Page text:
There would be enough legal jobs for law graduates if law schools hadn’t slashed admissions standards
The ABA has just released first year enrollment figures for the fall of 2013 at the nation’s 202 ABA-approved law schools. 39,675 students enrolled this fall, marking the third straight year that has featured a steep decline, after enrollment reached an all-time high of 52,488 in 2010. You have to go back to 1975 to find a smaller first year class (Attempts to fill the gap with ever-more non-JD students seem to have stalled, as schools enrolled almost exactly the same number of non-JD students this year as last).
What’s particularly striking about these numbers is that first year enrollment is down by 24.4% even though admissions standards have been slashed all across legal academia (Yale, Harvard and Stanford are the only elite schools that haven’t dropped admissions standards, and many non-elite schools have cut median LSAT scores for admits by ten percentage points or more).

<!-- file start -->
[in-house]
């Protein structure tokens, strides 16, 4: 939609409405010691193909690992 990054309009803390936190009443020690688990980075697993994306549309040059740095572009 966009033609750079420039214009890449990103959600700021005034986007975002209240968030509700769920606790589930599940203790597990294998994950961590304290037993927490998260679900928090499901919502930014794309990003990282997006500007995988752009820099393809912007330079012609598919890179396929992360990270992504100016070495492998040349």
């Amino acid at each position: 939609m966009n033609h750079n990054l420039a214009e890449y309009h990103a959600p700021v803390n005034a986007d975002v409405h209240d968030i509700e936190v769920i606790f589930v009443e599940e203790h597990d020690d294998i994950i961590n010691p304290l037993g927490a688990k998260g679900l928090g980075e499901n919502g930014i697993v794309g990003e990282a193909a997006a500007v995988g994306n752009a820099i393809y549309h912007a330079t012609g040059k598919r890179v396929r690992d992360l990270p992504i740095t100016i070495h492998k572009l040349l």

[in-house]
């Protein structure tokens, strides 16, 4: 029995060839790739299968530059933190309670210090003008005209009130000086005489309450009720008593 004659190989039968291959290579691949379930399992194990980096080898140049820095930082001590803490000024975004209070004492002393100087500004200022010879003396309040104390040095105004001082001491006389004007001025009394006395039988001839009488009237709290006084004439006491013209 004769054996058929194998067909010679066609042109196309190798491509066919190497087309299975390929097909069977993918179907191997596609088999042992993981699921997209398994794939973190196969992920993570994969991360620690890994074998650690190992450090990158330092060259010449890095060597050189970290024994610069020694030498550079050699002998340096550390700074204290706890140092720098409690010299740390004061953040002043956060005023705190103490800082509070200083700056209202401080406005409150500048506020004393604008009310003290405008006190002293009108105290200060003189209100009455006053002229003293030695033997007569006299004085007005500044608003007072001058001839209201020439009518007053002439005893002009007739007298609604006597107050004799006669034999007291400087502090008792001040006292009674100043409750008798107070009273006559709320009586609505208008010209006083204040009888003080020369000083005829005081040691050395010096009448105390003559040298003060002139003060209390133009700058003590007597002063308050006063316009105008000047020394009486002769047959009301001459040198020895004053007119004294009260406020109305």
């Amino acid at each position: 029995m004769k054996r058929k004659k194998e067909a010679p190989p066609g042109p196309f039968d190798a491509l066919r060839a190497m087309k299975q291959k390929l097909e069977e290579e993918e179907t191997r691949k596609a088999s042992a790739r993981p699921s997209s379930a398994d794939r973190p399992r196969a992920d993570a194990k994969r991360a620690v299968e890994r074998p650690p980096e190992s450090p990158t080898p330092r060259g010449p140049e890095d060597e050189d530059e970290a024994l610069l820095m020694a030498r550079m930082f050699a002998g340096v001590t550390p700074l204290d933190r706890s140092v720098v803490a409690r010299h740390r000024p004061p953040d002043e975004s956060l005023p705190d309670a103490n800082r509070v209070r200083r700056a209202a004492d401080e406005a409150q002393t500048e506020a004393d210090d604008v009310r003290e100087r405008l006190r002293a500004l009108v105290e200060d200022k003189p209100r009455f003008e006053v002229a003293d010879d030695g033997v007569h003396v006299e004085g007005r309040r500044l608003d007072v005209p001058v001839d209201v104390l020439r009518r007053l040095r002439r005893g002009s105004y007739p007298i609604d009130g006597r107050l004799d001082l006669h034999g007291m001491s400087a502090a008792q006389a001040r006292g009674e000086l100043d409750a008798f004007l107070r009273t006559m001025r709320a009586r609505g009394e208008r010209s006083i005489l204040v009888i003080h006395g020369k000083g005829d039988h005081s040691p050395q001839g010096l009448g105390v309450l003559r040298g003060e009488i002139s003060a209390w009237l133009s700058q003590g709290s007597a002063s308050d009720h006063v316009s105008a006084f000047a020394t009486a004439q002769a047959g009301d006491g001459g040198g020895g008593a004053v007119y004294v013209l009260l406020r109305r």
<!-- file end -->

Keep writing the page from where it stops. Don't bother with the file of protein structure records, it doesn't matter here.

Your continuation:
In 2004, 55.8% of 100,600 applicants were accepted to at least one school, and 47.9% of applicants ended up enrolling: this fall, about 76.8% of 59,400 applicants were accepted, and 66.8% ended up enrolling. Applicant totals are heading down to a projected total of about 51,300 in this admissions cycle, which means that if law schools had maintained the admissions standards that prevailed a decade ago, next fall’s incoming class would feature about 24,600 matriculants, which is a number about 13% larger than the average annual total of jobs for lawyers that the Bureau of Labor Statistics estimates will become available over the course of this decade. (Actually applicant totals would probably be even lower if so many schools hadn’t started offering to admit anyone with a college degree who can sign a federal educational loan document, but let’s not make this hypothetical unnecessarily complicated). Since currently about 10% of matriculants fail to graduate, simply maintaining admissions standards would have essentially eliminated the current oversupply of law graduates.